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Cruise ship crime allegations reporting bill becomes US law

Cruise ship crime allegations reporting bill becomes US law
As expected, President Obama on Thursday signed into law a bill that mandates reporting of all cruise ship crime allegations, regardless of their investigative status, and transfers certain related responsibilities from the US Coast Guard to the Department of Transportation.

As earlier reported, this legislation toughens the Passenger Vessel Security and Safety Act of 2010, which required a numerical accounting of alleged crimes that are no longer under investigation by the FBI. Cruise industry critics felt that reporting only those allegations no longer under investigation may have skewed the numbers too low.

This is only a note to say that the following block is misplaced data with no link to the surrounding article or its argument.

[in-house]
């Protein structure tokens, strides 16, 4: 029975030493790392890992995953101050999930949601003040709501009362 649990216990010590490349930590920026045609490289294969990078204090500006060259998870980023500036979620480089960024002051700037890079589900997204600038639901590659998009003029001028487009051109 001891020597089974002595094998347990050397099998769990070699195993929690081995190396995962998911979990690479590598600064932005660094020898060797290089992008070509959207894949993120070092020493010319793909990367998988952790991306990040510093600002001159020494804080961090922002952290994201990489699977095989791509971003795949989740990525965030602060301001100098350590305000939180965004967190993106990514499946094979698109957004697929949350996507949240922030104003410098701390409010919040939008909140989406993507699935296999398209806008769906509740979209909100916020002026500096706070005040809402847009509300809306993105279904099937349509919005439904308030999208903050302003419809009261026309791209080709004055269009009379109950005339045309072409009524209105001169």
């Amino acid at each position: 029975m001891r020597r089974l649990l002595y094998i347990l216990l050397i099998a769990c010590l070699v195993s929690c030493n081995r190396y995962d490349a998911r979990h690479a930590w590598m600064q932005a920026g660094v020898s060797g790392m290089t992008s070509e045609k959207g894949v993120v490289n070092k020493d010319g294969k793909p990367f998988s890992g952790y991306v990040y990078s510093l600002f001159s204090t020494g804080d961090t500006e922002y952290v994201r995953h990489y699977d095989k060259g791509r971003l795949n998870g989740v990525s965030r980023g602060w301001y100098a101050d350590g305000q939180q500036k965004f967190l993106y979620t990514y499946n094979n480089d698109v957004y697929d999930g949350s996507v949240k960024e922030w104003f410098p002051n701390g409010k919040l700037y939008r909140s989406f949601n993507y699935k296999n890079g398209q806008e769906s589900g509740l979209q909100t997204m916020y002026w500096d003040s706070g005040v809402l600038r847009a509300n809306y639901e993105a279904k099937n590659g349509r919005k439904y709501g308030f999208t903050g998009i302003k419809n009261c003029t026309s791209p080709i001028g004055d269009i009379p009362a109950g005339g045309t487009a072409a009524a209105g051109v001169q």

However, for more than a year, Cruise Lines International Association member lines—more than 90% of the US industry—have been voluntarily reporting all alleged crimes on their websites, as distinct from the PVSSA just 'closed cases' mandate for the FBI numbers. This, too, may be imprecise as some allegations could be unfounded or subsequently retracted.

The new law, S. 2444, the Howard Coble Coast Guard and Maritime Transportation Act of 2014, also mandates that the Department of Transportation assume responsibility for a website that lists the alleged crimes, by cruise line. Previously, USCG had been responsible for that.